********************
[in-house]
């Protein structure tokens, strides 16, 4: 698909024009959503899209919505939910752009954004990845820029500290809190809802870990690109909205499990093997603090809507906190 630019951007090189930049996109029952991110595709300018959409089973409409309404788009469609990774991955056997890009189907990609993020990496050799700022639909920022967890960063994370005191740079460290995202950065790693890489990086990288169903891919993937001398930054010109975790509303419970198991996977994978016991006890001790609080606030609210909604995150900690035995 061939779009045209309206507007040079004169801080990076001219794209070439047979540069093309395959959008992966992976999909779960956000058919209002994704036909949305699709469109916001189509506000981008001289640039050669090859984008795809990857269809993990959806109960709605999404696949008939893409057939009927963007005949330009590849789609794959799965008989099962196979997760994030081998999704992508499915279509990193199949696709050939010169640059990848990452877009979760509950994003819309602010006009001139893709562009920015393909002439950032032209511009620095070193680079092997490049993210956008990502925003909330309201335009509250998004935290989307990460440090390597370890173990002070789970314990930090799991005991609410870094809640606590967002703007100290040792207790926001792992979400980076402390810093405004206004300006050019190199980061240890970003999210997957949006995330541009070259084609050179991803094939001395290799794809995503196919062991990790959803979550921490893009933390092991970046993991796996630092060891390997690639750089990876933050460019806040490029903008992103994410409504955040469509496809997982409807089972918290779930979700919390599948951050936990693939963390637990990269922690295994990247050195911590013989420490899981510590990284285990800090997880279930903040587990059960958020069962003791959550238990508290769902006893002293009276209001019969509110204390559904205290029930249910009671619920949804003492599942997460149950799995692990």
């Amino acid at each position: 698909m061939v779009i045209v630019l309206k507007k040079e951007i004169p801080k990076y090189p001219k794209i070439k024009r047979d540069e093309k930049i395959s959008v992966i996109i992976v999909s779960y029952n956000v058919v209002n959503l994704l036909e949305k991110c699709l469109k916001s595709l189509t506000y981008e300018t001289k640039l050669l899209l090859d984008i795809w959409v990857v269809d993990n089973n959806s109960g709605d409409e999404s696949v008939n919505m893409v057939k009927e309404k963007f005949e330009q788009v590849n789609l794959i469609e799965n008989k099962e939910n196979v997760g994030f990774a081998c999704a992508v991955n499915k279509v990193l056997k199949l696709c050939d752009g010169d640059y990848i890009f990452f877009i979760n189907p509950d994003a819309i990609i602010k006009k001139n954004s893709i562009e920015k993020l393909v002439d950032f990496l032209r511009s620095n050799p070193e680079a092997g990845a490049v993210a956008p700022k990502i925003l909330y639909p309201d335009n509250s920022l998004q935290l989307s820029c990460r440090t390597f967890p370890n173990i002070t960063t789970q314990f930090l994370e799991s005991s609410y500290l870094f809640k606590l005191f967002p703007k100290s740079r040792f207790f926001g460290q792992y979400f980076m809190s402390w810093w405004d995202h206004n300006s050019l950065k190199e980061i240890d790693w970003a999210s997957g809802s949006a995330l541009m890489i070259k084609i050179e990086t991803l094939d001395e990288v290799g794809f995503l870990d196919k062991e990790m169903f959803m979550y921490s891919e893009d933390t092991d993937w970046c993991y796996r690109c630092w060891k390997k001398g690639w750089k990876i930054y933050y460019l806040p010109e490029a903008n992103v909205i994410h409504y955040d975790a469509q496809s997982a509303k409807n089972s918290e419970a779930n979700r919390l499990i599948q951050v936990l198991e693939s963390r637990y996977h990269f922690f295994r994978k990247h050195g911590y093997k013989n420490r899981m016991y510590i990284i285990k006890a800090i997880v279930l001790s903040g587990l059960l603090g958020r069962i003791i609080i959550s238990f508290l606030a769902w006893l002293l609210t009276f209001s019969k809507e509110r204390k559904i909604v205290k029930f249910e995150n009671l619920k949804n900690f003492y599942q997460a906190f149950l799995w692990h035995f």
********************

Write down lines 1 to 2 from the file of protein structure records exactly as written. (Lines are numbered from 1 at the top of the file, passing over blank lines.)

[in-house]
């Protein structure tokens, strides 16, 4: 698909024009959503899209919505939910752009954004990845820029500290809190809802870990690109909205499990093997603090809507906190 630019951007090189930049996109029952991110595709300018959409089973409409309404788009469609990774991955056997890009189907990609993020990496050799700022639909920022967890960063994370005191740079460290995202950065790693890489990086990288169903891919993937001398930054010109975790509303419970198991996977994978016991006890001790609080606030609210909604995150900690035995 061939779009045209309206507007040079004169801080990076001219794209070439047979540069093309395959959008992966992976999909779960956000058919209002994704036909949305699709469109916001189509506000981008001289640039050669090859984008795809990857269809993990959806109960709605999404696949008939893409057939009927963007005949330009590849789609794959799965008989099962196979997760994030081998999704992508499915279509990193199949696709050939010169640059990848990452877009979760509950994003819309602010006009001139893709562009920015393909002439950032032209511009620095070193680079092997490049993210956008990502925003909330309201335009509250998004935290989307990460440090390597370890173990002070789970314990930090799991005991609410870094809640606590967002703007100290040792207790926001792992979400980076402390810093405004206004300006050019190199980061240890970003999210997957949006995330541009070259084609050179991803094939001395290799794809995503196919062991990790959803979550921490893009933390092991970046993991796996630092060891390997690639750089990876933050460019806040490029903008992103994410409504955040469509496809997982409807089972918290779930979700919390599948951050936990693939963390637990990269922690295994990247050195911590013989420490899981510590990284285990800090997880279930903040587990059960958020069962003791959550238990508290769902006893002293009276209001019969509110204390559904205290029930249910009671619920949804003492599942997460149950799995692990």